Ashbach Law Offices, LLC is a leader in Domestic Violence and No Contact Order defense in Western Washington. We regularly practice throughout Island, King, Skagit, Snohomish, and Whatcom County, although we will travel to other areas when clients in trouble need us. We are referred to by prosecutors and judges alike for friends who need aggressive, strong representation, and are often referred cases by other lawyers for truly difficult circumstances. If find yourself in need of legal defense, please contact our office at 360.474.7872 (call or text) or email firstname.lastname@example.org.
What is a No Contact Order for cases involving allegations of Domestic Violence?
A No Contact Order is a court order restraining one person from contacting another person (or many people). In the realm of domestic violence accusations, a No Contact Order prohibits the restrained person from having any contact with the protected party, who is usually the alleged victim. This usually means no telephone contact, email, texting, in-person contact, third party contact, or contact with protected party’s residence, workplace or school.
How long do No Contact Orders Last in Domestic Violence allegation cases?
Courts will typically impose No Contact Orders at the beginning of a criminal case, and these orders can last until the case is over (which can be many months) or can be permanent in the case of some convictions. Sometimes it is possible to get a No Contact Order lifted earlier in the case, and that procedure depends on each court. The ideal situation is to avoid a No Contact Order being imposed in the first place, which is why it is important to move fast in selecting a lawyer who can help prevent an order from being entered. In many situations, when our office is hired in advance of the first court hearing, we are able to prepare and argue against a no-contact order, and are able to succeed with that argument.
What Does a No Contact Order Mean?
Generally, it means that the person restrained cannot have any contact whatsoever with the protected party. For people who are in a relationship, this can have disastrous consequences, as no contact means no telephone calls, emails, texting, in-person visits. For people who live together, this can totally disrupt living situations as one person is forced to move out. If you have children with the protected party, you may have difficulty seeing the children. Even if you are able to see your children, the ramifications of not being able to live at home can be very difficult on the family.
What if the alleged victim doesn’t want the order in place?
In theory, the court and prosecutor are supposed to take the alleged victim’s wishes into account when making the decision to impose a No Contact Order. In reality, the court and prosecutor take a paternalistic view and impose a No Contact Order in the vast majority of cases, regardless of the history and seriousness ofthe allegations. However, in many instances we have been able to successfully argue against a No Contact Order on behalf of our clients when the alleged victim is present and on board. For that reason, it is advisable to contact an attorney as early as possible to start working towards a great defense and a great argument against entry of an order.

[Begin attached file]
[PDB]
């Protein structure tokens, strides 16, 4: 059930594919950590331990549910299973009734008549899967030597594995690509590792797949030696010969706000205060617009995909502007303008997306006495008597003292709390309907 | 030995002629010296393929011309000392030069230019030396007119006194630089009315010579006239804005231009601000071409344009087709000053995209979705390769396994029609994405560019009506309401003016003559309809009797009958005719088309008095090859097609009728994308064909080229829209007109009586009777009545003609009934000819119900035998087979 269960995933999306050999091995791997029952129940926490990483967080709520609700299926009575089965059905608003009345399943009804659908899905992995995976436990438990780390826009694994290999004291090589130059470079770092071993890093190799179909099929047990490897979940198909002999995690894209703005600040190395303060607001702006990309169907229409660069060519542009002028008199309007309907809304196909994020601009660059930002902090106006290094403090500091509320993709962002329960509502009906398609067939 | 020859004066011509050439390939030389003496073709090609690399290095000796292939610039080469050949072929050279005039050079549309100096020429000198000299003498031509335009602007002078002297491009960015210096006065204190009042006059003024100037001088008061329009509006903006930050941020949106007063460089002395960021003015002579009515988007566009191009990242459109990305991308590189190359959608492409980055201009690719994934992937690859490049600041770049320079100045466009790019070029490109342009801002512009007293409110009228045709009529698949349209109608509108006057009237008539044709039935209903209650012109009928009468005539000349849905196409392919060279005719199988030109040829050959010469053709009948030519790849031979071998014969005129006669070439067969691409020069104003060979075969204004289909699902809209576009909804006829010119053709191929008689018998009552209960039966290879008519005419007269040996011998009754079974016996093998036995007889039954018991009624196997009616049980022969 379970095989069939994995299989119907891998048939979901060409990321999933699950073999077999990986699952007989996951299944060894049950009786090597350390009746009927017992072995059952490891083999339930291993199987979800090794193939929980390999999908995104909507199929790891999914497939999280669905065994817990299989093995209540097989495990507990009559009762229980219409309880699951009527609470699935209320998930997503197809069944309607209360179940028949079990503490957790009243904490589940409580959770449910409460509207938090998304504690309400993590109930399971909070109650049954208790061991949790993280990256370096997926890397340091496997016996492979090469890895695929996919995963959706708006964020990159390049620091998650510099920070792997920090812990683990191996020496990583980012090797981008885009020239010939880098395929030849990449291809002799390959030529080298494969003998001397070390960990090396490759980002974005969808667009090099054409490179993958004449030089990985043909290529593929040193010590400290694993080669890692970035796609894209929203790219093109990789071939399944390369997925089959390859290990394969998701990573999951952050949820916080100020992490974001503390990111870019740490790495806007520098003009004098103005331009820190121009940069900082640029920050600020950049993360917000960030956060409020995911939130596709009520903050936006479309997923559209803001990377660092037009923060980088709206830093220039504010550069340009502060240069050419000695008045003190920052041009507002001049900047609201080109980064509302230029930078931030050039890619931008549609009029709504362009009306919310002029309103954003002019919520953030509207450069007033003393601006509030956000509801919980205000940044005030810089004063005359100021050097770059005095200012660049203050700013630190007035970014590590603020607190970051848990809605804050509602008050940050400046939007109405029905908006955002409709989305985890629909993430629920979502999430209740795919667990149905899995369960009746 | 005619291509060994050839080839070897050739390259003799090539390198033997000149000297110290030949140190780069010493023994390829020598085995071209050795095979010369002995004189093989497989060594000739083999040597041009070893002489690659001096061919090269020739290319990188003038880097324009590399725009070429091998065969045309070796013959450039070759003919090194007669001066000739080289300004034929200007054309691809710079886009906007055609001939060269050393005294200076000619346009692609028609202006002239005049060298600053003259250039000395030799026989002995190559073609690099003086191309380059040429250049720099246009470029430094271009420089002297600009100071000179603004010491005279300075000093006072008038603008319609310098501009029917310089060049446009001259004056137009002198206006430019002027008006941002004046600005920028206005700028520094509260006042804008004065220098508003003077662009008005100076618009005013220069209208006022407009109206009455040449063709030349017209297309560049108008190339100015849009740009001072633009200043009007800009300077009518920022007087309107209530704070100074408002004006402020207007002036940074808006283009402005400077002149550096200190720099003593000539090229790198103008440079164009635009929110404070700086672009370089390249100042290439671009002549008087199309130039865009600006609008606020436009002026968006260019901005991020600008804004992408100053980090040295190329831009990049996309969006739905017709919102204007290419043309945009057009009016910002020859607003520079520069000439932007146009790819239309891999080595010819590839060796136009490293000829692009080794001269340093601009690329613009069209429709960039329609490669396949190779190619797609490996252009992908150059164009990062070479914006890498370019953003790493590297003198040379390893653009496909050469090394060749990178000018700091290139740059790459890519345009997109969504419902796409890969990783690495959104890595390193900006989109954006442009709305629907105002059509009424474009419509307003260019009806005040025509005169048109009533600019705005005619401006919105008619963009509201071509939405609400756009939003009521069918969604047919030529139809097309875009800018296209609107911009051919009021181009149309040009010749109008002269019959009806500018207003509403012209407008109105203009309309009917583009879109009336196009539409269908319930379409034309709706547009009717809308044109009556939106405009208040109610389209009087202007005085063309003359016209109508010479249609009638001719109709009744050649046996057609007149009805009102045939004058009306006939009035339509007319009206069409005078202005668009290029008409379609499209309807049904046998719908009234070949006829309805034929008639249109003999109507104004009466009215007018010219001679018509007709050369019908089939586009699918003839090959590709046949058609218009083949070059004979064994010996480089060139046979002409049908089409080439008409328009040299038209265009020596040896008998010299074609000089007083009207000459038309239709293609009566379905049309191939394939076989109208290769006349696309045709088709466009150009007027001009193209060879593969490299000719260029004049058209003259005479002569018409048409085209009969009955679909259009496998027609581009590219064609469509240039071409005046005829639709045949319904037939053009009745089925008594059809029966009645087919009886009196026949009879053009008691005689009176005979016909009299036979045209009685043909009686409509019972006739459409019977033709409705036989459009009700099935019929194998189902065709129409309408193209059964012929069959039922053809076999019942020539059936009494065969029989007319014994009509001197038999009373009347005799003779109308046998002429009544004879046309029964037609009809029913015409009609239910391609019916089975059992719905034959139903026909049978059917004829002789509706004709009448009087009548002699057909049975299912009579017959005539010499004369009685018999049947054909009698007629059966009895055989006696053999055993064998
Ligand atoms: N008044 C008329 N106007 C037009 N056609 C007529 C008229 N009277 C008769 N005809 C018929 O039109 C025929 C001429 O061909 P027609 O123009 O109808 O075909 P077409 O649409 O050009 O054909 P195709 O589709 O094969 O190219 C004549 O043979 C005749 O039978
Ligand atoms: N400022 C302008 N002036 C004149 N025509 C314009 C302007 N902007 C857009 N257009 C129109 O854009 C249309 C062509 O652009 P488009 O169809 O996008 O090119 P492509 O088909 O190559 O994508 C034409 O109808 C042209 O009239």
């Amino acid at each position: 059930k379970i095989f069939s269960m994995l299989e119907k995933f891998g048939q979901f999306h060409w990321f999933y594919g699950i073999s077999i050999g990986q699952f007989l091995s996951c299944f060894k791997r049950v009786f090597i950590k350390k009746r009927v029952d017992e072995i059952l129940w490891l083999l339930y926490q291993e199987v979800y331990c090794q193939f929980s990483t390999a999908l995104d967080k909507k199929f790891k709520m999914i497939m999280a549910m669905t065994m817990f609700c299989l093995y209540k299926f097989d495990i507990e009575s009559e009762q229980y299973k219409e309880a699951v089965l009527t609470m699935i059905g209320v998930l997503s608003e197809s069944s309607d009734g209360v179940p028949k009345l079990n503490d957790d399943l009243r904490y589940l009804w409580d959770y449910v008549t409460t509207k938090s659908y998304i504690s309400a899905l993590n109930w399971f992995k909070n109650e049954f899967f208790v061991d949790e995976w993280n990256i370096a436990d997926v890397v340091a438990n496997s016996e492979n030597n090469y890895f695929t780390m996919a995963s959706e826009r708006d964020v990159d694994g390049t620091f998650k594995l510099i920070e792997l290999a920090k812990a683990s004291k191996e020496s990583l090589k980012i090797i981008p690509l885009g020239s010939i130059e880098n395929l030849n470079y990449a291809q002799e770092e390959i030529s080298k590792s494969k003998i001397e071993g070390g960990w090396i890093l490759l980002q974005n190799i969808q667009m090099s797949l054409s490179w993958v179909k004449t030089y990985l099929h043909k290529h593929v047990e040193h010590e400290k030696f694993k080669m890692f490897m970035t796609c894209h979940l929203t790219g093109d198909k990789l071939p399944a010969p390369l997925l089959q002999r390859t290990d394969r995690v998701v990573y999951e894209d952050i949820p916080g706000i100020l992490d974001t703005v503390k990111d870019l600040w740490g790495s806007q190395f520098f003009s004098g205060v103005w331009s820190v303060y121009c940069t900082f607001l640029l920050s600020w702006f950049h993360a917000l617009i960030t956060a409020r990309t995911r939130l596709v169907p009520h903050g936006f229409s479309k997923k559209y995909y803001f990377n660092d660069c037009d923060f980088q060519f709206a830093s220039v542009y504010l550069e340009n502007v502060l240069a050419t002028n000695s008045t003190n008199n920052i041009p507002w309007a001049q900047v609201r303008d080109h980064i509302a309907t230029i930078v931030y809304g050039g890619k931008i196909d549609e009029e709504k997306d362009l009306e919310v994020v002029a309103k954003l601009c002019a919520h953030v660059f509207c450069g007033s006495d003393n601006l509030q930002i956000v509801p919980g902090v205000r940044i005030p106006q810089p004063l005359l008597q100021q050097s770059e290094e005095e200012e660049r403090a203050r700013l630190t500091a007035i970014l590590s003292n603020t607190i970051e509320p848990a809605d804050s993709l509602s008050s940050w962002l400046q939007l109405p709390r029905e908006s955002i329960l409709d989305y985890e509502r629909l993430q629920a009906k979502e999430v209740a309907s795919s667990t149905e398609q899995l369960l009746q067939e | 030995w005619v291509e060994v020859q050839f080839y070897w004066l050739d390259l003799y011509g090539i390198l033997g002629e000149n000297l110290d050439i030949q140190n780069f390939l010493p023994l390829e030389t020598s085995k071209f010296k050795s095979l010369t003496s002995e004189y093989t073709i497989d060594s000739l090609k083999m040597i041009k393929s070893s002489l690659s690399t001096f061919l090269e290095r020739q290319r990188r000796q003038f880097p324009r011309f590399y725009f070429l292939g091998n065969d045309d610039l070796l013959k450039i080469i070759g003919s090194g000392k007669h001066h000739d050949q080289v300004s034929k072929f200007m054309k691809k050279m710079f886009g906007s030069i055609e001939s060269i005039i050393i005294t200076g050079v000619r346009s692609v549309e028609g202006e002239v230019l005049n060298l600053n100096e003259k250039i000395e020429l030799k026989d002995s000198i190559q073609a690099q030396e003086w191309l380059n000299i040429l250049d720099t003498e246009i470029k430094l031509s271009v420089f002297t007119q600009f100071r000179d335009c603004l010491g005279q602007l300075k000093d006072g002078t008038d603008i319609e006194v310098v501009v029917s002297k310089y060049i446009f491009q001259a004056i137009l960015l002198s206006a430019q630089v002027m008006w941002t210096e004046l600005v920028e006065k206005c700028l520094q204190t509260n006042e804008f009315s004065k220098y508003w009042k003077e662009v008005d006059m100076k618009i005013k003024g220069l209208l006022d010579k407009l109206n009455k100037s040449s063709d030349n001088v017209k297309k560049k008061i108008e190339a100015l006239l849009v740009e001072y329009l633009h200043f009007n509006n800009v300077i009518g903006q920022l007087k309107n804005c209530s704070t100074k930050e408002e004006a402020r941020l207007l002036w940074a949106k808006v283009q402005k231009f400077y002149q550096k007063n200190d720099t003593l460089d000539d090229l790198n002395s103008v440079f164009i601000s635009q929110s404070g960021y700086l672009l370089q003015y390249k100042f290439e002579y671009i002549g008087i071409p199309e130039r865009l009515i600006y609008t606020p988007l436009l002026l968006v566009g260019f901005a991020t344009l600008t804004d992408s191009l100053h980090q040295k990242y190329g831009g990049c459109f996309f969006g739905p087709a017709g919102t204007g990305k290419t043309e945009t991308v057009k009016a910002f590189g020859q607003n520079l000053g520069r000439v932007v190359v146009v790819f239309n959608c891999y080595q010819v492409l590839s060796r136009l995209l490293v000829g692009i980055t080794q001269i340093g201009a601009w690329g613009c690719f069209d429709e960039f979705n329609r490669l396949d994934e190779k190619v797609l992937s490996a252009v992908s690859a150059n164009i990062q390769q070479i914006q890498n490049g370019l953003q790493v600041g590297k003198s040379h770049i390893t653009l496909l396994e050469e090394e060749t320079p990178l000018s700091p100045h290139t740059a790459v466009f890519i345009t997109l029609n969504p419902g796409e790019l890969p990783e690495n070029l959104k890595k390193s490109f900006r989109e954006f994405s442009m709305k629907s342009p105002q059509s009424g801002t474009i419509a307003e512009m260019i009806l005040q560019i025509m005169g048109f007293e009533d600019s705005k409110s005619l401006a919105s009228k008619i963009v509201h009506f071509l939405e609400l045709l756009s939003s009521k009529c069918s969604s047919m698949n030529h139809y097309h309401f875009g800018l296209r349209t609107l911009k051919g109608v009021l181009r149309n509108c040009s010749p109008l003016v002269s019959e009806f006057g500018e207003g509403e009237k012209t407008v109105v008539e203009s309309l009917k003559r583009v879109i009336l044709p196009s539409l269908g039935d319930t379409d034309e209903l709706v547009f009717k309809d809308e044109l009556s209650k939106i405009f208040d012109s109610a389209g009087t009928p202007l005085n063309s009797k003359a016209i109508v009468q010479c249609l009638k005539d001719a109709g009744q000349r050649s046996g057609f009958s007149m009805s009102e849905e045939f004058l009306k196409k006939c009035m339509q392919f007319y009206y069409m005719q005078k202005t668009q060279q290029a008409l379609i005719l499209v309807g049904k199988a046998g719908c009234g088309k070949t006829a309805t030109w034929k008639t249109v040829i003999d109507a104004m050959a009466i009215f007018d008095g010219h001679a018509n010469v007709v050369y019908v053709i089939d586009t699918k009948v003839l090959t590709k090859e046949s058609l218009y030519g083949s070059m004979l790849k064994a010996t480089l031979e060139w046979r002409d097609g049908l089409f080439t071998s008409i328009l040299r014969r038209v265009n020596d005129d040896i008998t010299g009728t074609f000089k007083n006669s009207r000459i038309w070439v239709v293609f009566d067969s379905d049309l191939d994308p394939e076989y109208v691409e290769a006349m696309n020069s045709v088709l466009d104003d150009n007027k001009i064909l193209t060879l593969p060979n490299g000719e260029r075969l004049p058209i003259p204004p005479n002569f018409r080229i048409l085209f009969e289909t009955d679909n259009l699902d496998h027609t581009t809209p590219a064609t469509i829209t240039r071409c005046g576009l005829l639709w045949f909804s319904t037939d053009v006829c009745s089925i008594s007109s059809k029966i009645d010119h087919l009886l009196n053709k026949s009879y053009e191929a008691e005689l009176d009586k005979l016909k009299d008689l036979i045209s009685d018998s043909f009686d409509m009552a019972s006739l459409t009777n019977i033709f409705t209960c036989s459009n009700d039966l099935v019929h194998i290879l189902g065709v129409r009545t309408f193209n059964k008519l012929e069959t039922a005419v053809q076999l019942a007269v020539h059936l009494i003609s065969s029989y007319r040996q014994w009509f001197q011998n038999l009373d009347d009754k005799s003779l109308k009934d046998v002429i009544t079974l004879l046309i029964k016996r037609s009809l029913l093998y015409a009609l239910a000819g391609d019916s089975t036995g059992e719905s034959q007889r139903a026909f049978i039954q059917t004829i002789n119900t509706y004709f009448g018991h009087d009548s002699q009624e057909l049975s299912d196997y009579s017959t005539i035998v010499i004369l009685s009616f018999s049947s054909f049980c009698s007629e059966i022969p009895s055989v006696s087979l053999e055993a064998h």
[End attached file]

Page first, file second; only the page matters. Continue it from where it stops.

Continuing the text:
Note: Even if the alleged victim/protected party does not want the order in place, you must abide by it. So called “invited contact” does not make prohibited contact legal, and state supreme court cases have routinely held this to be the case. If the protected party texts you, you cannot text back unless that is explicitly allowed by the order (in most cases, it is not). In fact, we had one case where the protected party repeatedly texted out client for a month, until he finally texted back that he could not talk to her. The protected party then took that text to the police, and our client was placed in jail with a new charge. That case was eventually dismissed, but it was expensive and not pleasant for the client. Please be very obedient regarding the orders.
What are the consequences of violating a No Contact Order?
Violation of a No Contact Order may be charged as either a gross misdemeanor or a felony, depending on the circumstances. Additionally, if you are caught violating the order, your bail or your personal recognizance release will likely be revoked, and you will be put back into jail. While we have had good success getting No Contact Order violations dismissed or beaten at trial, generally these allegations are more difficult to fight than an underlying assault accusation.
Other types of Orders
There are many types of No Contact Orders (Harassment Protection Order, Domestic Violence No Contact Order, Sexual Assault Protection Order, Vulnerable Adult Protection Order, Pre-trial No Contact Orders, and Post-Conviction No Contact Orders), but they all share an underlying characteristic. In many instances, a person (“petitioner”) asks the court for a protection order, a temporary order is granted, and a hearing is scheduled to determine if the order will be permanent. These are generally referred to as “civil” no contact orders.
Ashbach Law Offices, LLC, aggressively represents clients charged with No Contact Order offenses throughout the Washington I-5 corridor, covering Skagit, Snohomish, King and Whatcom Counties. Regular courts of practice include, but are not limited to, Anacortes, Arlington, Bellevue, Bellingham, Blaine, Burlington, Edmonds, Everett, Issaquah, Lynnwood, Marysville, Monroe, Mount Vernon, Mountlake Terrance, Redmond, Seattle, Sedro Woolley and Shoreline.